Post # 39 Kids in the Kitchen

August 29, 2012 at 10:38 AM | Posted in Uncategorized | Comments Off on Post # 39 Kids in the Kitchen

Kids in the Kitchen?  What’s that all about?  Kids are funny creatures.  They want to be where their parents are.  The smaller they are, the more likely that is.  As they get older, that changes until they can’t stand to be on the same planet as their parents.  Then they come around again, and it all balances out.  I’ve told you before that I started learning to cook when I was thirteen.  But I actually was cooking long before that.  So were my sibs, Older Sister and Little Brother.  Getting kids invovled in the kitchen early helps them learn a lot of lessons which we won’t go into here, but the real question is how?  How to get kids involved and keep them engaged from the beginning of a recipe to the end?

First, it helps to make something they like.  When my mom said to pick any recipe in the cookbook and we’d make it, I picked my favorite.  So it makes sense to select something that they’re going to like.  Either let them select the recipe, or select something you know they’re going to like.  Years ago, I was a volunteer big brother and my little brother wanted to learn how to make MacNCheeze (as he called it.)  I told him okay, as long as he ate what came out of the kitchen.  We started with the box mix, then I showed him how to make it from scratch.  His mom told me later that he’s been eating from scratch ever since.

When I was a kid and learning to cook, there were no cookbooks for kids.  Heck, there were barely any articles in the kids magazines about cooking!  The closest you could come was in the boy scout or cub scout manuals.  They had articles about cooking outdoors on an open fire, but there was nothing like they have now where you focus on nutrition and start preparing at home.  My mom worked at a job outside the house and during the summers were left to our own devices a lot.  My older sister would be stuck baby sitting, but she had her own pursuits so my little brother and I were on our own a lot.  One day for lunch, he wanted scrambled eggs.  Plucky trooper that he was (and still is) he broke the eggs into a frying pan and started doing what he’d seen mom do.  I looked over after a while and said, “Fire, you need fire.  Turn the stove on.”  He loved the scrambled eggs.  I think he still loves scrambled eggs.  The next time he made scrambles, he added blue food coloring to turn the eggs green.  He was in a Dr. Suess mood and wanted green eggs and ham.  Couldn’t figure out how to make ham green so he settled for the eggs being green.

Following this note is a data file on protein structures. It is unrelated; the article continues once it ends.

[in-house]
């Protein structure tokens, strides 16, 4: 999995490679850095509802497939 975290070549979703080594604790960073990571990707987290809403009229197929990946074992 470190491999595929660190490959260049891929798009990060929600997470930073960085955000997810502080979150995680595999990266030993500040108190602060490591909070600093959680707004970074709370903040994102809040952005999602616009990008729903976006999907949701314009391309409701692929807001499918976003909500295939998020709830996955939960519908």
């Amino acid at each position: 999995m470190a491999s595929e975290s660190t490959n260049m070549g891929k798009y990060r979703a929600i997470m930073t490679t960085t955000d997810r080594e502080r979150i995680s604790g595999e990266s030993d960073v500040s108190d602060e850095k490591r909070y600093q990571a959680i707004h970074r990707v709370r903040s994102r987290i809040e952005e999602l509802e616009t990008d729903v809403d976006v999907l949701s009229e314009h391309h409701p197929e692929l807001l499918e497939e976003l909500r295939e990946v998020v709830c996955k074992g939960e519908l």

When kids are in the kitchen, the potential for disaster is high.  You have to guide them carefully throughout the whole process.  And you need to instill good habits early.  My mom and I discovered “Clean as you go” very late in life.  I think that’s the second most important cooking lesson.  The first is read the recipe three times: 1 – to get a sense of the recipe; 2 – to check ingredients; and 3 – timing and technique.  However, if you’re making something the kid(s) will like, they’ll have fun and follow the guidance.

There are a couple of things you can do that will push them along to becoming better cooks.  First, you can get them their own cookbook.  There are TONS of choices out there now.  I even have one called Green Eggs and Ham and is written like a Dr. Suess book and has recipes based on foods in his stories.  Loads of fun, and it will keep kids engaged since it’s something they’re already familiar with.  Second, help them create their on kitchen journal.  I wrote about the kitchen journal a few posts ago.  If it’s their own, they can start tracking success and failure, creating their own recipes, and start feeling the pride as they serve their own creations to their family.

There are thing you, as the teacher/mentor/guide have to have.  The first is patience.  Kids think differently and so what we would think is fairly obvious, to them is as skewed as a lightning bolt.  You’re going to have to show them something more than once.  Lots more, for some things.  The second thing you need is the knowledge that the goal is the journey not the destination.  That means that if things don’t turn out exactly right, if it tastes good and doesn’t kill anyone, it’s okay.  The cookies may not have spread as they should.  So what?  If they taste good, it’s all good.  If anyone is disappointed, they can try again in a few days.  Writing it down in the journal may help to find the error.

Kids in the Kitchen can be a blast.  It can be a joy.  It can be a blessing.  Eventually, it can be less work in the kitchen for you.

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